It was love at first sight for me, because of its density and thickness and its vibrant colours, but a number of the reasons to love this beautiful, non-woven wool fabric are invisible.
- It’s a renewable resource. Sheep continually grow their wonderful woolly coats which are sheared each spring.
- It’s naturally fire resistant and is self extinguishing. If you hold a match to genuine, 100% wool felt it will start to burn — but if you take the lit match away the fire on the felt will smoulder and go out on its own.
- It has high thermal insulating properties and this is what makes wool felt brilliant for a tea cosy. (It is also extremely sound absorbing but that doesn’t generally matter for tea cosies.)
- It’s naturally water repellent — spilt tea, for instance, will first bead on the surface of wool felt giving one the opportunity to quickly blot it up.
- However it can absorb liquid four times its weight which make me think it would make a good door mat — if it wasn’t so pricey. It also means wool felt makes great shoe inserts — insulating and absorbing the sweat or dampness. Unlike anything polyester (plastic).
- The European 100% wool felt that FoTC uses is the best in the world. Unlike made-in-you-know-where felt which, in my experience, can be easily shredded, this European felt is manufactured to the very highest quality and they’ve been making it for over a century.
- It’s manufactured in an eco friendly manner. The thick, colourful European felt is made to Oeko-Tex 100 standards which mean its manufacturing creates no toxic waste. Children could chew on it and live to tell — although not recommended!
- Frankly it just feels great. It has a wonderful soft yet sturdy hand-feel which is an important quality for items we touch on a daily basis.
Some interesting things that are (or were before being replaced by a plastic fabric) made of 100% wool felt are:
- shoe inserts
- piano hammers, bass drum strikers and timpani mallets
- chalk board erasers
- music cassette tapes — a tiny cube held the tape to the sound head
- roofing felt
- shoulder pads
- Valenki — a type of traditional Russian footwear which are warm and dry and with good traction for walking on dry snow when the weather is frosty.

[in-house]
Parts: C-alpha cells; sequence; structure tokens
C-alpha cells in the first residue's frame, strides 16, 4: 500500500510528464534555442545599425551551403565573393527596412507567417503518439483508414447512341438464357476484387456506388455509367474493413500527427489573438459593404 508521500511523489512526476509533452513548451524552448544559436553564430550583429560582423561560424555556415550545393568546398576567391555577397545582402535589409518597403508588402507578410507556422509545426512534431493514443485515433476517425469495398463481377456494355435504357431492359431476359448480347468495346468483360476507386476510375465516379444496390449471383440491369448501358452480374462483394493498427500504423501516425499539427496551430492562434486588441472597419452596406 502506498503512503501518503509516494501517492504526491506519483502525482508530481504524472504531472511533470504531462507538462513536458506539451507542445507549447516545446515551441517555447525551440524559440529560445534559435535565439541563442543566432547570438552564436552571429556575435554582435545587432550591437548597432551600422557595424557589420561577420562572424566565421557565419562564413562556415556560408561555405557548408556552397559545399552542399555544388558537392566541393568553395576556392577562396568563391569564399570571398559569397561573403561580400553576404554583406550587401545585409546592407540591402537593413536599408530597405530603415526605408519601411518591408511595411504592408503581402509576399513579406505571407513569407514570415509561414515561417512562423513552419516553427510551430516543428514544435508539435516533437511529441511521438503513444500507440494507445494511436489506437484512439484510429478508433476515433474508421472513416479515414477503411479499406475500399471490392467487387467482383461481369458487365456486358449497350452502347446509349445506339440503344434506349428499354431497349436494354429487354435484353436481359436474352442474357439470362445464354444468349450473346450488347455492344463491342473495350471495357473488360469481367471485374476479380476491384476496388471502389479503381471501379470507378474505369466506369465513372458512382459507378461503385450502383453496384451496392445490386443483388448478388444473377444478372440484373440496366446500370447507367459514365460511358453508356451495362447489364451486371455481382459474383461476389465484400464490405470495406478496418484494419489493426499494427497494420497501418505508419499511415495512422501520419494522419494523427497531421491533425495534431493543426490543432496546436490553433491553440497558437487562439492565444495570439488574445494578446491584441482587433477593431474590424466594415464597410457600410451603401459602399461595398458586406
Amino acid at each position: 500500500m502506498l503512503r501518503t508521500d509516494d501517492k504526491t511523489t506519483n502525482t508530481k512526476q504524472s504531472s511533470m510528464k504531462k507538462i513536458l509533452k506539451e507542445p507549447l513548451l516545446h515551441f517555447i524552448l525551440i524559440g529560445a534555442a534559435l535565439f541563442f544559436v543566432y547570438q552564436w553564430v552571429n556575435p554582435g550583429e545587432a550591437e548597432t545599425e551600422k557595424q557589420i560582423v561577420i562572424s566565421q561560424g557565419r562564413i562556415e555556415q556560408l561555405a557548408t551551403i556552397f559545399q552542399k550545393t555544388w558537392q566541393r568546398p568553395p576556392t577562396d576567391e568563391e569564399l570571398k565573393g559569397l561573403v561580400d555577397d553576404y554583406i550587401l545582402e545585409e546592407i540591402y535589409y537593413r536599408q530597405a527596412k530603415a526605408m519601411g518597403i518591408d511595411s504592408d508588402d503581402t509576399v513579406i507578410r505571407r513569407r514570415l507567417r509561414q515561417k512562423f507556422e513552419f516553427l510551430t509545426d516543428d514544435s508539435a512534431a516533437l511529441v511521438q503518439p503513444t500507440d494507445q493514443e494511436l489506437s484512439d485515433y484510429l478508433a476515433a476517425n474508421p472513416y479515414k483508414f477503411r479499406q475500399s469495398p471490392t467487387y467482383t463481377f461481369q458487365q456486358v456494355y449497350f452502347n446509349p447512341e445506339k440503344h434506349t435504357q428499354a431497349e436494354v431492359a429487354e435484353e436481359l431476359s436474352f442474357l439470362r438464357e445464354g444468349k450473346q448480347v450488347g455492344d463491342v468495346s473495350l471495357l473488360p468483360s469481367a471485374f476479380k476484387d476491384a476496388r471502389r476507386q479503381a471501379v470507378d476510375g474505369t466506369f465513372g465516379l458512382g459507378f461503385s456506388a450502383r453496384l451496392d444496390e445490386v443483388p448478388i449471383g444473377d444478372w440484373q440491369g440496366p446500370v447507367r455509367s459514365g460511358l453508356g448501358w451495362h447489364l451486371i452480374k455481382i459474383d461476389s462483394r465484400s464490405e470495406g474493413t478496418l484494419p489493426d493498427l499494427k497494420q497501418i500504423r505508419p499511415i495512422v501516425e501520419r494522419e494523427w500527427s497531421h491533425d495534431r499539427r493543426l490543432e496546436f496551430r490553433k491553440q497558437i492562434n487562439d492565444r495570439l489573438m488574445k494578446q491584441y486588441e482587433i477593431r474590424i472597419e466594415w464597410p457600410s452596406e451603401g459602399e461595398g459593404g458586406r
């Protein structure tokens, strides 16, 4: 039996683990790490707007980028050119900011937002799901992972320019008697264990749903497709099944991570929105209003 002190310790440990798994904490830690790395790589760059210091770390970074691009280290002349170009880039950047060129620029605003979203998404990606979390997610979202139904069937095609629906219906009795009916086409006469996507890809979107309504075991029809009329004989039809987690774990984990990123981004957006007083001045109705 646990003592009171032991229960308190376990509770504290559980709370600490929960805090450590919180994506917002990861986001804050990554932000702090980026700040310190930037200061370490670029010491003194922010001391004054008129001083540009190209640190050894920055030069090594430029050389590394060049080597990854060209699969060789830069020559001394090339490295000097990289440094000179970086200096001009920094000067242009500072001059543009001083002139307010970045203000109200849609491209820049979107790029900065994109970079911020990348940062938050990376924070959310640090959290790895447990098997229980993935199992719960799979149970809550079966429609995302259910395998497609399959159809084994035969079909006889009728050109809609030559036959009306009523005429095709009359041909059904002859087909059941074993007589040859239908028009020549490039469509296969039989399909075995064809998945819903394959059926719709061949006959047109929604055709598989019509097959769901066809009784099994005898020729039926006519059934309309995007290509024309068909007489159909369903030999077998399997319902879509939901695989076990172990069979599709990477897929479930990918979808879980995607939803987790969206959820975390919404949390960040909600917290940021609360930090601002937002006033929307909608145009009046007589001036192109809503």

- In the automotive industry it has been used to dampen the vibrations between interior panels and also to stop dirt entering into some ball/cup joints
- for framing paintings — laid between the slip mount and picture as a protective measure to avoid damage from rubbing to the edge of the painting.
- in millinary — many hats including fedoras
- horse saddle felt
- house and sound insulation batting — still being done
When I was in England a few years ago I came across a fascinating book on the felt industry there. The industry, like so many, is now pretty much gone. While some of the reasons the industry disappeared may be considered short-sighted it is certainly true that most industry has a finite life-span before something new — sometimes something wonderful — comes along and replaces it, changing the labour demographics and economies of towns and even nations. Plus ça change…n’est-ce que pas?
But wool felt has experienced a recent resurgence in the design and DIY fields. Beautiful furniture and household wares — including tea cosies, french press coffee cosies, mug warmers (!) — as well as fashion items are available and can be found through quick, easy internet searches. (Try duckduckgo.com for non-tracked searches.) For a great collection of contemporary wool felt pieces by designers and artists (ahem, including flockofteacosy.com) you might be interested in this Sydney Morning Herald piece from a few years ago.